The Algona Upper Des Moines from Algona, Iowa on August 25, 1897 · Page 3
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The Algona Upper Des Moines from Algona, Iowa · Page 3

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Wednesday, August 25, 1897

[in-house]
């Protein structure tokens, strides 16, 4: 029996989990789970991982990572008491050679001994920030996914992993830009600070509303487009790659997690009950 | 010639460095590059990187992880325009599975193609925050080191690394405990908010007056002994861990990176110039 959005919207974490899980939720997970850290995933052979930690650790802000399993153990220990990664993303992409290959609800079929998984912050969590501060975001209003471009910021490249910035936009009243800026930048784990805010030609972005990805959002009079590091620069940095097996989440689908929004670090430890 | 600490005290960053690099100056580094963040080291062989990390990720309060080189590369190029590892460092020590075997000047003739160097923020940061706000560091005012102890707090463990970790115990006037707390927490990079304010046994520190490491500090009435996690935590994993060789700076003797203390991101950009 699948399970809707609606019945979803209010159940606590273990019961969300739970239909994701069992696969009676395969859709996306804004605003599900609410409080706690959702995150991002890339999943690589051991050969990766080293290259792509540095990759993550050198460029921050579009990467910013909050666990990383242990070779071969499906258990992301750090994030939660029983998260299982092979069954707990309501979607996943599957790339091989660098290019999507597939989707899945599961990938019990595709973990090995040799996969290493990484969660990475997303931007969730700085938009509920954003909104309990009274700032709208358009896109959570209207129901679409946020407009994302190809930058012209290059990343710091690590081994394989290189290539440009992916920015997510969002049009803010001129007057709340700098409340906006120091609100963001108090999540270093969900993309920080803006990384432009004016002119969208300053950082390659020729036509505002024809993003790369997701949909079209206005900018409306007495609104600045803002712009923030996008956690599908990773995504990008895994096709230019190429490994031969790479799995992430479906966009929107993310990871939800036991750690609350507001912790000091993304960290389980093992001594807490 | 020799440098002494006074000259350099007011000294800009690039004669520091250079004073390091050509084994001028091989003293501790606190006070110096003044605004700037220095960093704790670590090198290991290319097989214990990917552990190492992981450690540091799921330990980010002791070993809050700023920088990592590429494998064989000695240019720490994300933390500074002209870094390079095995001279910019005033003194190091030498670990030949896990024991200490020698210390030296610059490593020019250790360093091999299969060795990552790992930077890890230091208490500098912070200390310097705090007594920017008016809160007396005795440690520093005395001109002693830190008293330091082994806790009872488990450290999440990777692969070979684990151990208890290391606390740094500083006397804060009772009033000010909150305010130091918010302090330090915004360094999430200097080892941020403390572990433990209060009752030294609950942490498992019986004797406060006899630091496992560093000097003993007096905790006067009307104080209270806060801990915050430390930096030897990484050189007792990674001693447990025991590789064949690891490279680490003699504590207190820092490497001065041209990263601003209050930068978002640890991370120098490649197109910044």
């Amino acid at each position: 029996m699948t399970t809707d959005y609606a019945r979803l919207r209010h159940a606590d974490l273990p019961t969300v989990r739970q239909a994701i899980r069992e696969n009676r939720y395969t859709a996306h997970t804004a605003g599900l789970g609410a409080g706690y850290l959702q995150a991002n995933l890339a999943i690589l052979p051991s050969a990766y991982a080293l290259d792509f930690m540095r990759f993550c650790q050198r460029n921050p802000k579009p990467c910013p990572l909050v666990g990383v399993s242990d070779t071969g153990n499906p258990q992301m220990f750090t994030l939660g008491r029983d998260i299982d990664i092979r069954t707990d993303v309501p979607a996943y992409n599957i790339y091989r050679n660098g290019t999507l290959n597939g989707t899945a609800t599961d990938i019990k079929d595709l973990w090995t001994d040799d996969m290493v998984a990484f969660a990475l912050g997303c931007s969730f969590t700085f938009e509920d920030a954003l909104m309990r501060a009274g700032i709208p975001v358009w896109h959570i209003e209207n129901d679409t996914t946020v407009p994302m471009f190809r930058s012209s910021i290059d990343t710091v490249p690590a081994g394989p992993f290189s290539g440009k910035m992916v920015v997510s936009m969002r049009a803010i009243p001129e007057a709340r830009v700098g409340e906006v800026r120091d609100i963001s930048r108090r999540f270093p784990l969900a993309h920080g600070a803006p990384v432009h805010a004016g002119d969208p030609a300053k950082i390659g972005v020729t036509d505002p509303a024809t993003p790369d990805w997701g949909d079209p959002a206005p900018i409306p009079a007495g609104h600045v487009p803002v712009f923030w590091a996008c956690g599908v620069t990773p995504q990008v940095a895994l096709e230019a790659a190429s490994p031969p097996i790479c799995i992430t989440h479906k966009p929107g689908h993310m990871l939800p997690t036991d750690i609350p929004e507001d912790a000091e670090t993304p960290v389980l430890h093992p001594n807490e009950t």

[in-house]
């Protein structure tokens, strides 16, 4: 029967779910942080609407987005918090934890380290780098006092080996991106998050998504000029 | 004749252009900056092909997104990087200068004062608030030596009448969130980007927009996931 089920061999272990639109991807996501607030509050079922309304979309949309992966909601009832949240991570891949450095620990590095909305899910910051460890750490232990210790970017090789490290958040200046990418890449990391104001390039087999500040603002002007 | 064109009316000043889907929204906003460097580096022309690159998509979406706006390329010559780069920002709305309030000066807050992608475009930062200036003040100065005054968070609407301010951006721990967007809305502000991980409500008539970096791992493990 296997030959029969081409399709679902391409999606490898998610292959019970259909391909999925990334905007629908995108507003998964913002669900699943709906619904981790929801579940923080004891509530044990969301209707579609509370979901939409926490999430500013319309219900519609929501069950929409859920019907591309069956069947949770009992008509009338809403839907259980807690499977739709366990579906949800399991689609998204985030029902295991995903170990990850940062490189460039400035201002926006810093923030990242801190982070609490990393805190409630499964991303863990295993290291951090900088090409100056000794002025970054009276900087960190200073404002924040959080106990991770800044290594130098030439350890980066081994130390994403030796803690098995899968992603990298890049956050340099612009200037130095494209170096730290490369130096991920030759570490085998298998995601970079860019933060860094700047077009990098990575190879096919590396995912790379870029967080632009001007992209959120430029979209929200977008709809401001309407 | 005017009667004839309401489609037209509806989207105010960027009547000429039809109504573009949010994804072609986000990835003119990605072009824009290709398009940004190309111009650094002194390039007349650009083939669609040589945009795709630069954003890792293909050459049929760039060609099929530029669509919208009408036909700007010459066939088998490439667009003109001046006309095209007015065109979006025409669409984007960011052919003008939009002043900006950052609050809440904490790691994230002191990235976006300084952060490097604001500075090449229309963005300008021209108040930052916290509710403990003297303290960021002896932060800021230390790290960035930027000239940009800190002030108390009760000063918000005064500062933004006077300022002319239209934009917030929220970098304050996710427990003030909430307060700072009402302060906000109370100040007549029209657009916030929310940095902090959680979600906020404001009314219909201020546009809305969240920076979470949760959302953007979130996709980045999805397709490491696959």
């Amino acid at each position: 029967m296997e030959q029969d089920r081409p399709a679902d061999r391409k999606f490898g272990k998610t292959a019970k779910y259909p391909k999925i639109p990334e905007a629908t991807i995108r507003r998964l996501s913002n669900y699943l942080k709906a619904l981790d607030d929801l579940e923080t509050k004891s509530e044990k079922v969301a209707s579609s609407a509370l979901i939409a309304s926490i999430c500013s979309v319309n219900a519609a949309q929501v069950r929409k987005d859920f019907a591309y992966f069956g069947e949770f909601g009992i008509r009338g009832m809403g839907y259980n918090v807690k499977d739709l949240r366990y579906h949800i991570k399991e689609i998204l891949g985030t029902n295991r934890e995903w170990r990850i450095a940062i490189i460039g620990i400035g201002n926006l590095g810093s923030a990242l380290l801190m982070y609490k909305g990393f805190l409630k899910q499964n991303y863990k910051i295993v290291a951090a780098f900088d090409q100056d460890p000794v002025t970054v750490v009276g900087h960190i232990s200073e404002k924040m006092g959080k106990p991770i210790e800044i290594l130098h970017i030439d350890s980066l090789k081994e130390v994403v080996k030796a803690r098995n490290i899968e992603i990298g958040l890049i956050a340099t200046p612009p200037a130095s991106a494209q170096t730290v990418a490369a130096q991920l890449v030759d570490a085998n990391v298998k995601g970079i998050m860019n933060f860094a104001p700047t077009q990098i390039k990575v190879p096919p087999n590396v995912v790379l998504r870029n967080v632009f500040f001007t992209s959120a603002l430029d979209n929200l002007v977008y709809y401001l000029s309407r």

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THE UPPEH BBS MDlNlBt ALGOKA IOWA, WESBNgBBAl ',>*! j^^i^jjjj-gj^^ INTERNATIONAL PPtBS ASSOCIATION! men, on whom a blessing had fallen from the lips of a little child. CHAPTER XVIII—(CONTIHUED.) Had I had my right senses I should have known instantly—having seen such things in other places—that what I was looking on was seaweed that had grown in great strong masses among the rocks, and was eternally tossed hither and thither fantastically by the action of the waves; but I was in so nervous a condition that my Imagination colored everything before my eyes, and made it different from what it was. Knowing that if I wished to keep my reason I must school myself into a calmer state, I sat clown on a rock, with the intention of giving myself a chance of sleeping. My tired body, grateful for the opportunity, may have slept, but my mind was so excited by recent events that no effort on my part could scothe or quiet it. Every moment a new picture presented itself. I had given no thought to the tide coming in, and it was the rising of the waves that, after the lapse of I know not how many minutes, aroused my body to consciousness. At that moment I was enacting in my dreams the scene of the burial of my poor little Bob. The men were standing around the grave with the lighted torches in their hands, and I was speaking from what I remembered of the service of the dead: " 'I am the resurrection and the life,' salth the Lord; 'he that believeth in me, though he were dead, yet shall he live; and whosoever liveth and believeth in me shall never die.' " CHAPTER XIX. ITH these words very clear in my mind, I woke—to find that the moon had risen and that the tide was coming in fast. Straight before me, stretching almost from my feet, was a long rippling line of light on the sea, with the stars shining and playing in it _ a beautiful and familiar sight. But it was not the glittering line of light on the sea, nor the shining of the stars, nor the creeping of the waves against my legs, and made me leap to my feet with something in my throat that might have' been a scream, if it had not frozen before it reached my lips. Floating on the water, straight before me, in the very center of the flashing diamond lights, was a spar with a body lashed to it. I could not distinguish whether it was man, woman or child but I saw clearly enough that the spar, as it floated slowly ashore, was being sucked in the direction of the sunken rocks, against which, when it reached them, it must surely be dashed to splinters. I did not wait to see more. I ran 'like mad to the flre, where the two men were on watch. "Where's the rope?" I cried. "Wheie's the rope?" ' They stared at me, and thinking I had gone crazed, laid hands on me. "For the Lord's sake, don't stop me!" I cried. "Where's the rope? There's a spar in the water, with a body lashed to it, and it will be dashed to pieces against the ^ocks if we don't save it. There isn't a moment to lose!" i My earnestness drove the truth into their souls, and they became as excited as myself. Without more ado, they aroused the men who were sleeping, and we all raced wildly to the beach, dragging after us the rope which, by good luck, had been put into the boat from The Rising Sun; and in less time than it takes to tell it, I was standing with one end of the rope round my body and the other end held by my mates. The next moment I was in the sea, swimming toward the spar. As I neared it, I saw by the trailing of the fair hair in the water that the body was that of a girl; and I called out— insanely enough, I must confess, for a moment's reflection must have convinced me that she could not be conscious; "Keep up your heart, my dear; keep up your heart!" Of course she did not answer me. There she lay, motionless, with her white face to the moon. The chill of the' water was nothing to the chill that that stole upon my heart, when, reaching the spar, I recognized the face of the child. My God!" I groaned. " 'Tis my Bob's and help me. You are fathers of children, and you will deal by this little one as if it were one of your own. Nay, my lads, stand, aside; three of us will be enough. And if there is a drop of rum or brandy among you which you intended to keep to yourself, hand it over, for charity's sake." With a face that rivaled the bright glow of the flre in redness the most careless and drunken fellow in our crew, Tom Wren, pulled a flask of spirits from the bosom of his shirt and placed it on the ground. "BrEvo, Torn Wren!" said I, "and thank you, my lad. There is not much I'll not forgive you for this." Tenderly, and with all reverence, we commenced our task of endeavoring to bring life into the unconscious body, and those whose assistance was not needed stood apart watching us, with their hearts and souls in their eyes; and some of them prayed, I am sure. Around the little girl's neck was an oilskin bag, so securely fastened that the watei had not been able to get .to the contents. This was the first thing I removed from her, and Tom Wren, opening the bag, called out that there were books inside. Patiently and with all the gentle skill we could command, we pursued our task, with heaven on our side; for we had not been at work half an hour when Starley, with his ear to the child's heart, screamed like a man in a frenzy: "Her heart beats! She lives—she lives!" "No noise, no noise!" I cried, as the men began to huzza; "you might frighten the life out of her. Fall on your knees, rather, and thank the Lord in silence for his mercy. . Ah, my girl! If I had been so blessed with Bob, and if the two of you had lived- " The eyelids quivered and slowly unclosed, and then, with a faint sigh, closed again. I mixed some water with brandy, and placed it to her lips. "Drink, my child," I said. She drank gratefully, and ate a little biscuit I soaked for her. We continued our task until the blood began to circulate freely, and then she opened rfc A T T D&LlLl friend, little Pearl!" • I slung the rope round the spa- and throwing my arm over it, was .irawu ashorp by my mates, at a safe distance from the treacherous rocks. Then, kneeling on the beach, I unlashed the body, and heard my mates asking in whispers whether she was dead. ' Ay, she was dead, poor little darling, there could be no doubt of it. The sight of the dear innocent child lying on the sand, white and cold and still, made babies of all, and the tears ran down our beards. "Come," said one, more practical than the others, "what are we standing like this for? There may still be life in the little thing. At all events, we are going to try if there isn't." . It was like an angel's voice speaking to us. With Pearl in my arms, I walked swiftly to the flre. • "Mates," I said, as I laid her with her feet to the flre, "if you've never prayed before, pray now. If we can save the life of this dear angel, it will surely be a sign that the Lord will be merciful <to us in other ways. You, Starley, ;and ypu, James Bowdeji, kneel aown her eyes again, and gazed before her with a vacant wonder in her face. "Pearl," I said in a whisper, with my face to her lips, "do you know me?" She raised her weak arms, and I placed them round her neck. She lay in my lap,'restored to life, with the warm blood flowing through her veins. "Do you remember little Bob?" I whispered again. "Bob!" she replied, after a pause, and speaking very slowly and softly. "Where is dear Bob? Oh, I have been so cold, and it is so warm here. Yes, mother; I won't forget. God protect those who are sailing on the sea. Oh, the cruel, cruel sea! I want to go to sleep. May I go to sleep!" "Yes, my child." All of the men bent over us with tender, wistful looks, and some ventured to touch her face softly with their lips. I did not restrain them. She seemed to sleep, but consciousness had not quite deserted her; and presently her lips moved, and she murmured dreamily, in her sweet child-like voice, the dear familiar prayer: "Our Father which art in heaven—" At these holy words, falling softly and sweetly from one who had been snatched from death within the last hour, and who now floated into a heavenly sleep, the thoughts of every man present flew back to the days of his childhood. "Our Father which art in heaven," said Tom Wren, in an awe-struck tone; and we all repeated the words solemnly. "Hallcwcd be thy name," continued the child more softly and dreamily still, "Hallowed be thy name," Tom Wren repeated, and we followed him. Silence ensued. Exhausted nature was struggling for supremacy, and between every word the child thereafter murmured there was a pause of a moment or two. • <Thy—kingdom—come. "Thy kingdom come," said we, with clasped hands, and heads bent in reverence. "Thy will—be done—on earth.' "Thy will be done on earth," "As it is—as it is—in heaven." "As it is in heaven." And with these last words, so softly uttered that they died away like an angel's whisper the moment they reached her lips, Pearl turned slightly in my arms, so that her face was hidden on my breast, and, with her arms still clasped about my neck, fell into a calm and peaceful sleep. Tom Wren, stooping over us, his shadow stretching behind him like a weird, fantastic monster, waited a moment or so, and then saying, "World without end. Amen!" burst into a violent flt of weeping. "Hush, my lad!" I whispered, with my finger to his lips; "you'll wake CHAPTER XX. HE land on which we had found refuge was an island, and the waters round about, fortunately for us, were a favorite mustering ground for seals. On the day following our landing my first duty, as chief of the party, was to ascertain what kind of a place we were shipwrecked on, and what chances of escape were open to us. A brief recon- noitre convinced me that this would be the work of days. It was necessary that I should make myself acquainted with the nature and resources of the island, and I selected two of the steadiest of the crew to accompany me in my explorations, and told the main body of men that we should be absent probably a week. Before doing this I had satisfied myself that those I left behind would have no difficulty In obtaining food. The rocks and shore abounded in shell flsh, and Tom Wren had already succeeded in snaring a dozen or so birds, spurred on thereto, as I rightly enough devined, by a desire to obtain, something palatable and tasty for little Pearl. He having prepared the birds, was roasting them before the flre, while I was engaged giving the men instructions as to their conduct and proceedings. Having been appointed commander I was resolved, for all our sakes, to enforce some kind of discipline. 1 hesitated as to whom I should delegate the command while I was away, and my choice fell on the oldest man in the company, James Bowden. I placed in his hands the list of names I had written down on the previous night. He stared at it with puzzled looks and shaded his eyes, and turned the paper round, and upside down. "Can't read, perhaps?" said I. "Right you are, skipper," he replied. I took the paper from him, and looked from one to another; and in a comically sheepish way es'ery man in the company strove to evade my eye. James Bowden gave a consolatory chuckle. "They're all in the same boat, skipper," said he. "You're the only scholar among us." Pearl, naturally weak and low after her long peril in the sea, was lying on a bed of loaves and dry moss. A happy thought occurred to me. "You can read, Pearl?" I asked. She nodded, "Yes." NOTES OF INTEREST ABOUT THE NATIONAL CAME. Hobby Matthews, the Once Great ntelier, ranging Ills I.nst Days In nil Asylum •••-ritcher Wrlsrley Making a. »lrt for 8 I'ltico Among the Star Twiners. oiner would a series ?1,500 to ticlpatlng The Temple Cnp. HAT a battle royal would ensue if New York and Boston have to compete for the Temple cup," exclaimed "Uncle Nick" Young as he figured up the official standing of the League clubs at headquarters the day. "The crowds that assemble to witness such would be worth about each of the players par- In those games," added feats In a single game thisyeaf were the accepting of all of eight chances at second base, three times accepting seven fthances, once all of six chances at third base, and once all except one of sever chances in the same position. "Then I appoint you commander in my absence, and you, Bowden, her lieutenant. Men, I place our little girl in your charge, and you in hers." A flush of pleasure came into Pearl's cheek, and I saw by tho men's faces that 1 had done the right thing. The precise kind of moral restraint required by the men was now supplied through their affections, and I was satisfied that all would go well during my absence. (TO ItaCOSTOJOBO. • "Uncle Nick," with a smile of satisfaction on his face and a glimmer in his eye, denoting a keen interest in the business end of the great national game. If Boston and New York should finish one and two, the seating capacity of the South End and the Polo grounds would be taxed way beyond the limit to accommodate the fans from all parts of the east, who would assemble to witness the struggle. The returns from the west indicate a scarcity of money hi Cleveland, Chicago, Pittsburg, Louisville and St. Louis—hence base ball Is not flourishing in any of the League cities on the western circuit, with tho exception of Cincinnati. In the' latter city Buck Ewlng's Reds, although comparatively weak on paper, are putting up pennant-winning ball, and it would not surprise "Uncle Nick" to see the Reds in the Temple Cup chase. If on the wind-up, the Cincinnatis and New Yorks should come together in tho Temple Cup series, the hottest light in the history of base ball would follow. There might not bo as much money In the series of games as woujd result from a series between Boston and New York, but the bitter rivalry between the officials of the New York and Cincinnati clubs would add interest to the battle. Such a series would probably require the combined services of every member of the League staff of umpires every game. An umpire would have to be designated to preside over the movements of every player in tho game. By general consent the Baltimores appear to be left out of the championship calculations, although the Baltimores are still dangerous. Matthe-wa Doomed. Efforts are being made In Philadelphia by Billy Sharsig and Sam Erwin, life-long friends of the once great pitcher. Bobby Matthews, who is dying ol paresis in the Maryland General Hospital at Baltimore, to arrange a benefit with a view to raising a little fund for the aged and destitute parents of the dying player, whose last days are saddened by the fact that when he is gone there will be no one to care for the old folks. Sam Erwin visited Matthews at the Baltimore hospital last Saturday. He found him conscious and able to talk intelligently for a short time, but his memory was impaired to such an extent that continuous conversation was impossible. He knows his days are numbered, and his chief worry is now about his parents. Erwin visited them also. He found Matthews' father and mother, 73 and 75 years old respective^ ly, living in the most straitened circumstances in a small house. 513 Bloom street. They were greatly distressed because they had not means to take care of their son as they would like to, and were delighted when Mr. Erwin propounded to them his plan of raising money for his benefit. Col. Rogers, with his usual generosity, has promised the use of the Philadelphia Ball Park for a benefit game. Bill Brady has also assured Mr. Erwin that James J. Corbett would play first base on any team got- ONE _ Vtl«* Oerttode M. Allen, of Dent-en t* Charged with Many (Crime*. Miss Gertrude Allen, who has been mdicted at Denver for making false returns while acting as a judge of election In one of the precincts of that city, 19 the kind of woman who gives the whole class a bad name. She is well aducated and has been very prominent in Republican politics in Denver. Now that she has been indicted the story of her life is coming out. It is told ift a press dispatch from Lansing, Mich., where she used to live, and as published, without apparent fear of contradiction, includes such trifles as negotiating forged notes, deserting her husband to live with another man, ftftd Df robbery of an employer. She came of good family, and was married at in early age to a man named Whltta- ker, who subsequently obtained a divorce, after she ran away from him, as above noted. On the granting of the divorce she resumed her maiden name. This was about seven years ago. She went to Colorado, where the custom Df making women political officers gave lier opportunity for pushing herself into prominence. She become ordinance 3lerk In the city clerk's office and an ictlve politician. As such she was made one of the judges of elections, and—• still in the same character—she is supposed to have helped falsify the returns. Her own story is that she merely recorded votes as called off by oth- Drs, and Is not responsible if too many were called. The grand jury declines to accept ihls explanation, and has found a true bill against her, apparently on two •K ten up for that purpose. It is Mr. Erwin's Intention to arrange a large number of extra events for the occasion, although the principal feature will be the ball game. His .efforts have met with the approval of a large number of men in this city who are interested in athletic sports and who are acquainted with the former pitcher's brilliant career on tho diamond. For the past Making 11 W>1 for George W. Wrigley is one of this Words 1'oople Speak. Few people realize how limited art their vocabularies, despite the many thousand words in the English language. It is aaid that a person of education generally gets along very comfortably with a vocabulary of less than 2,000 different words. On the other hand, uneducated people manage to express their ideas all their lives with the use of but a few hundred words, repeating one or two of these, however, a great many times. A recent experiment proves how apt our minds are to run in grooves. Twenty-five men and twenty-five women, students in a psychology class, were bidden to write down at full speed one hundred words, all chosen at random. They did so, with the curious result that out of a total of 5,000 words there were only 1,266 words which occurred but once; 3^000 of the remainder being repetitions of 758 words. Of the 1,266 written only once, 746 were set down by the men, against 520 by the women. Of the 353 articles of dress enumerated, 224 were found in the women's papers, while of the 237 articles of food, they claimed 169. year's crop of youngsters who is making a bid for a place in the major leagus ranks, and if he can keep up the pace that he has already set for himself, there is no reason why he should not remain in the fastest company known in baseball for sonie years to come. Ho is a young man yet, and should improve with experience. He is a general utility man on the Washington team, of the National League and American Association, and has filled all of the outfield positions, as well as those of second and third bases. He is a Philadelphian, having been born in that city on Feb. 18, 1876, and he began to play ball as soon as he was large enough to take care of himself. His first professional engagement was with the Carlisle Club of the Cumberland Valley League, in 1895, and he did so well that season, and made such a reputation, that he was engaged by the Roanoke Club of the Virginia League for the season of 1890, playing at shortstop on its team. He participated in one hundred and six championship games, ranking sixteenth as a batsman, with a percentage of .322, according to the official averages of the Virginia League. He accomplished some fine batting and fielding feats during that season, being counts, although tho language of the lispatch is not perfectly clear on tula point.—From the Hartford Times. What Caused Her Death. Boston is In a ferment over the peculiar death of a beautiful young woman in that My a few days ago. Threo o'clock last Saturday afternoon lightning struck the office in which Miss Alice M. Barrett was employed as a stenographer. A few minutes later the young woman's dead body was found and it was supposed that the electrical shock had killed her. It was afterward found that a bullet In her left side had ended her life. Then wild speculations began and ROBERT MATTHEWS, two years Matthews has been employed at the veteran Joe Start's road house near Providence, and It was there his mental derangement and physical breakdown first manifested itself. At last accounts Matthews had been removed from tho Maryland General Hospital to Spring Grove Asylum.—Sporting Life. credited with making seventeen home Precious Stones Fade. The powerful chemical effects of tlu sun are felt even by precious stones. The ruby, sapphire and emerald suffer less than other colored stones in this respect, but it has been shown by experiment that a ruby lying in a shop window for two years became much lighter in tint than its mate kept In a dark place during that period. Garnets and topazes are more easily affected. Pearls are said to show deterioration with age, but if they are not worn constantly they will recuperate wonderfully during brief vacations spent in quiet and darkness. The only species of unluck which the practical person believes the opal will bring to its owner is that of loss if the stone is exposed carelessly to heat. It Is liable to crack, being composed principally of silicic acid, with a small proportion of water. GEORGE W. WRIGLEY. runs, eleven triple baggers and twenty- four two base hits, besides accepting twelve out of thirteen chances In one game, four different times all of eleven chances, and once eleven out of twelve. Five times he accepted ten chances, seven times seven nine chances, ten eight times twenty-one her. He checked himself suddenly, and sobbed: "God bless her, and you, anrl all of us. Good-night, mate!" "Good-night, my lad. Go you, an* There's work before us tomof* rest, row He crept to the opposite side of the flre his monstrous shadow shrinking and melting in the deeper gloom as he stole softly away; and lying down, he with the others soon were sleeping. After a time I, too, slept; and the stars shone on a band, of ship wrecked, weary A Cemetery for Dogs. One of the most curious sights In England is the cemetery of the Duchess of Newcastle's favorite dogs at Oatlands Park, Surrey. There are now no fewer than sixty burned there, and her ladyship has honored each dog with a separate tombstone and inscription. Kngluuii'u Big Orchard. The largest orchard in England is at Tottington, in th'e county of Gloucester. It is five hundred acres in extent, an4 to some seasons yields its owner, Lord Sudley, a profit of $50,000, The trees are chiefly apples and plume, , times eight chances, chances, and times six chances to a game. His best batting performance to a single game was the making of four safe hits, including a triple bagger, In a game with the Norfolks on April 27, 1896, at Norfolk, Va., and on May 6, at Roanoke, against the Portsmouths, when he made five safe hits, including a home run, two triples and a double bagger. In the following July, at Roanoke, against the Petersburgs, he made four safe hits, including a triple bagger. He has shown up well thus far this yea.r with the Washingtons. His best bat ting performance in a single gajpae Q.OT curred on June ?6, against the New Yorks 4 SockalcxlH' Speed. "Sockalexis, the red-skin of Tebeau's Erin-go-braugh Indians, has the flatfooted glide that betrays his origin," says Tom Brown. "Watch him closely when he's on the bases, and you will' discover that he plants his pedals firm on the ground at every step. He probably inherits this flat-footed tread from his forefathers, whose moccasined feet fell firm on the snow. The habit of placing the foot prone on the ground doubtless came from wearing the moccasins. You would think that Sock's emphatic habit of clouting the ground with the soles of his feet would handicap his speed. But he is one of the nimblest sprinters the major league has ever seen. When he began professional ball playing he found the spiked shoes clumsy, so he told me, and it took him one whole season to accustom himself to spikes. The heels of his shoes are about half an inch thick, almost as flat as moccasins, and are built on a special last for him. r,uUo'n Case. From the Boston "Globe": Fred Lake may cause the Boston Club much trouble. Last week President Soden received a communication from N. E. Young, saying that Lake had been fined $100 for striking Umpire Graves during a game at Kansas City, and was under suspension. President Soden answered, saying that Boston had paid $1,000 for Catcher Lake's release, getting a clean ill of sale, and therefore if the Western League expected to get $100 they nust get it through the Kansas City club, who sold the man to Boston. Pres- dent Soden said it was no doubt a scheme of President Ban Johnson tfi make the Boston Club pay the Western League $100, which the Boston Club would never do. However, if Lake ia indebted to the Western Leaguo '/) th? amount named, President Soden is will- Ing to withhold the money from the player's salary and turn it over to Mr. Johnson. The games in which Lake played will count just the same, as Bos- MISS ALICE M. BARRETT. the conflict is still being fiercely waged between the faction declaring murder and the other claiming suicide. With, the pistol on the office floor was a letter from the girl to her mother, in which much regret was expressed that $800 which she had loaned to a friend was now a dead loss. Still, up to the time of her death Miss Barrett was always considered a cheerful young woman. Tho police insist that the girl took her own life, but her family and friends look upon it as a case of murder. A brother recalls a case ti little over a year ago, when an Italian fruit peddler at'.empted to rob the girl as she was counting the company's money. He now contends that a similar attempt at robbery may have resulted in the tragedy. A Large Footed Woman. The largest pair of shoes ever made in this town will be finished tomorrow and put on exhibition in the show window of a local shoe merchant, where they will remain until the woman for whom they are being made calls for them. The woman is a Mrs. Geteflchey, who lives on a farm about two miles from this place, and who has without doubt the largest feet of any woman in Pennsylvania. After visiting all the shoe stores in town one day last week and failing to find even a pair of men's shoes that she could get her feet into, she left her measure with a shoemaker for a pair. The shoemaker had some difficulty in finding a pair of lasts large enough. In men's measurement the slices are Ko. 12, 8 wide. The woman's feet measure, eleven inches at the ball, eleven and one-half at the Instep, and fourteen at the heel. There are a number of men In this town who wear No. 11 shoes, two or three who wear No. 12, and one who wears No. 13, but not one who wears an 8 wide.—West New* ton (Pa.) Correspondence. ton had no hand in the ness.' funny busi- nientlaned In Genesis. In discussing the antiquity of the national pastline the society editor broke into the game by declaring that it was first mentioned in Genesis, where, it will be recalled, is some reference to the "big inning." After working it ofl several times without any p»e dropping the S. E. furnished t^e fcey by spelling it out in the "beglBnjn,gy etc, U. B.T- This carried QfJ ftvet hqaprs fpr nal research la tfte elftP Qt '57. "Happens" So. The distance from Liverpool to Lonion is 201 miles. On each side of the railroad, as far as the eye can reach, the most beautiful and most splendid' ly cultivated farms present themselves. But not one foot of the land belongs to those who have thus brought It to svch beauty and perfection. It all belongs to six men, who own it because they happen to be the oldest sons of fathers. Suafee ajaFM >" In the m.ark,e)| Q| 9»'9?N o^e often <sees UYS mta?-* SBWiea of boa— from te» to fifteen, feet ipng. They are employ^ & »any houses to fcunt rets at nlgfct* feeing otherwise perfectly barolwS' 'Tfesy h§po.m,e to_ 9, Uousa